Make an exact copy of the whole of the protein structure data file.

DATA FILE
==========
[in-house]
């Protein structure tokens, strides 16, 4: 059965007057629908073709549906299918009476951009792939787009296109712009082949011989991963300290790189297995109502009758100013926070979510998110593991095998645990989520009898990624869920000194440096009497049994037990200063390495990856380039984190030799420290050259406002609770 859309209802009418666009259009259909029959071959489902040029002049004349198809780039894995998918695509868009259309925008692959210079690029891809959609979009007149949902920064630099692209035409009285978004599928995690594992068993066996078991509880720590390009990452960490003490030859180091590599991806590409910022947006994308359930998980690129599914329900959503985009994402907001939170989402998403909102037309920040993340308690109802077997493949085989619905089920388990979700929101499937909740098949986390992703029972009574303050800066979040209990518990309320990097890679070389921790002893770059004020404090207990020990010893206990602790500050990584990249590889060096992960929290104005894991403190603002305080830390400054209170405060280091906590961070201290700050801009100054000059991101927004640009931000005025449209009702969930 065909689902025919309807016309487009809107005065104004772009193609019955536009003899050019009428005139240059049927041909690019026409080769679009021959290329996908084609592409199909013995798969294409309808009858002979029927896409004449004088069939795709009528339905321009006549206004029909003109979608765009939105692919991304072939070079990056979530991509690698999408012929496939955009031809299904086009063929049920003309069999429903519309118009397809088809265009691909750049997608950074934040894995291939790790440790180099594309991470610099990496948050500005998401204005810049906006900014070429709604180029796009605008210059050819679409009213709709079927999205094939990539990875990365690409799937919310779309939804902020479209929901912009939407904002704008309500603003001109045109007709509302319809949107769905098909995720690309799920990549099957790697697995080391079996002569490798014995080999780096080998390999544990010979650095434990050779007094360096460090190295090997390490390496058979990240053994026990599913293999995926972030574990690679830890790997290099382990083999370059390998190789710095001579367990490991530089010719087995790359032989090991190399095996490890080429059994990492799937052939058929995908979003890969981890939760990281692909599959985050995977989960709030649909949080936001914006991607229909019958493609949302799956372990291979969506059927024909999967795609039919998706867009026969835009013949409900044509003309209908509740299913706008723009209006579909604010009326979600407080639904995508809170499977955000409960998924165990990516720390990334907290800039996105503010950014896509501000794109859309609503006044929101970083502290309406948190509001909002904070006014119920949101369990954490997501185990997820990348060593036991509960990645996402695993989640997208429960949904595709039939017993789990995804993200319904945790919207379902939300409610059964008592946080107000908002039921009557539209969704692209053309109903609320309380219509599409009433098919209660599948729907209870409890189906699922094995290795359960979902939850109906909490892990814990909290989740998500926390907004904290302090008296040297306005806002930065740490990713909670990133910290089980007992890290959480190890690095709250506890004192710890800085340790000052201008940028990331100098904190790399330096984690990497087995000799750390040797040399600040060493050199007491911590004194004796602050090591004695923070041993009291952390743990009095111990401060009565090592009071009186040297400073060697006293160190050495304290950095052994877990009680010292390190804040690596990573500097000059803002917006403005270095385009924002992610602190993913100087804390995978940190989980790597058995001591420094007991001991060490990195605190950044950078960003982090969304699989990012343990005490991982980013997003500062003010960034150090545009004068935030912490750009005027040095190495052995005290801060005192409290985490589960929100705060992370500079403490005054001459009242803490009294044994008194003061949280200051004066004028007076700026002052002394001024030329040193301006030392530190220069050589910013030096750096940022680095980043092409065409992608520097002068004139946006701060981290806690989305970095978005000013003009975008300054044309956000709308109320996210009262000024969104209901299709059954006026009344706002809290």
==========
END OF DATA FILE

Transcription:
[in-house]
């Protein structure tokens, strides 16, 4: 059965007057629908073709549906299918009476951009792939787009296109712009082949011989991963300290790189297995109502009758100013926070979510998110593991095998645990989520009898990624869920000194440096009497049994037990200063390495990856380039984190030799420290050259406002609770 859309209802009418666009259009259909029959071959489902040029002049004349198809780039894995998918695509868009259309925008692959210079690029891809959609979009007149949902920064630099692209035409009285978004599928995690594992068993066996078991509880720590390009990452960490003490030859180091590599991806590409910022947006994308359930998980690129599914329900959503985009994402907001939170989402998403909102037309920040993340308690109802077997493949085989619905089920388990979700929101499937909740098949986390992703029972009574303050800066979040209990518990309320990097890679070389921790002893770059004020404090207990020990010893206990602790500050990584990249590889060096992960929290104005894991403190603002305080830390400054209170405060280091906590961070201290700050801009100054000059991101927004640009931000005025449209009702969930 065909689902025919309807016309487009809107005065104004772009193609019955536009003899050019009428005139240059049927041909690019026409080769679009021959290329996908084609592409199909013995798969294409309808009858002979029927896409004449004088069939795709009528339905321009006549206004029909003109979608765009939105692919991304072939070079990056979530991509690698999408012929496939955009031809299904086009063929049920003309069999429903519309118009397809088809265009691909750049997608950074934040894995291939790790440790180099594309991470610099990496948050500005998401204005810049906006900014070429709604180029796009605008210059050819679409009213709709079927999205094939990539990875990365690409799937919310779309939804902020479209929901912009939407904002704008309500603003001109045109007709509302319809949107769905098909995720690309799920990549099957790697697995080391079996002569490798014995080999780096080998390999544990010979650095434990050779007094360096460090190295090997390490390496058979990240053994026990599913293999995926972030574990690679830890790997290099382990083999370059390998190789710095001579367990490991530089010719087995790359032989090991190399095996490890080429059994990492799937052939058929995908979003890969981890939760990281692909599959985050995977989960709030649909949080936001914006991607229909019958493609949302799956372990291979969506059927024909999967795609039919998706867009026969835009013949409900044509003309209908509740299913706008723009209006579909604010009326979600407080639904995508809170499977955000409960998924165990990516720390990334907290800039996105503010950014896509501000794109859309609503006044929101970083502290309406948190509001909002904070006014119920949101369990954490997501185990997820990348060593036991509960990645996402695993989640997208429960949904595709039939017993789990995804993200319904945790919207379902939300409610059964008592946080107000908002039921009557539209969704692209053309109903609320309380219509599409009433098919209660599948729907209870409890189906699922094995290795359960979902939850109906909490892990814990909290989740998500926390907004904290302090008296040297306005806002930065740490990713909670990133910290089980007992890290959480190890690095709250506890004192710890800085340790000052201008940028990331100098904190790399330096984690990497087995000799750390040797040399600040060493050199007491911590004194004796602050090591004695923070041993009291952390743990009095111990401060009565090592009071009186040297400073060697006293160190050495304290950095052994877990009680010292390190804040690596990573500097000059803002917006403005270095385009924002992610602190993913100087804390995978940190989980790597058995001591420094007991001991060490990195605190950044950078960003982090969304699989990012343990005490991982980013997003500062003010960034150090545009004068935030912490750009005027040095190495052995005290801060005192409290985490589960929100705060992370500079403490005054001459009242803490009294044994008194003061949280200051004066004028007076700026002052002394001024030329040193301006030392530190220069050589910013030096750096940022680095980043092409065409992608520097002068004139946006701060981290806690989305970095978005000013003009975008300054044309956000709308109320996210009262000024969104209901299709059954006026009344706002809290």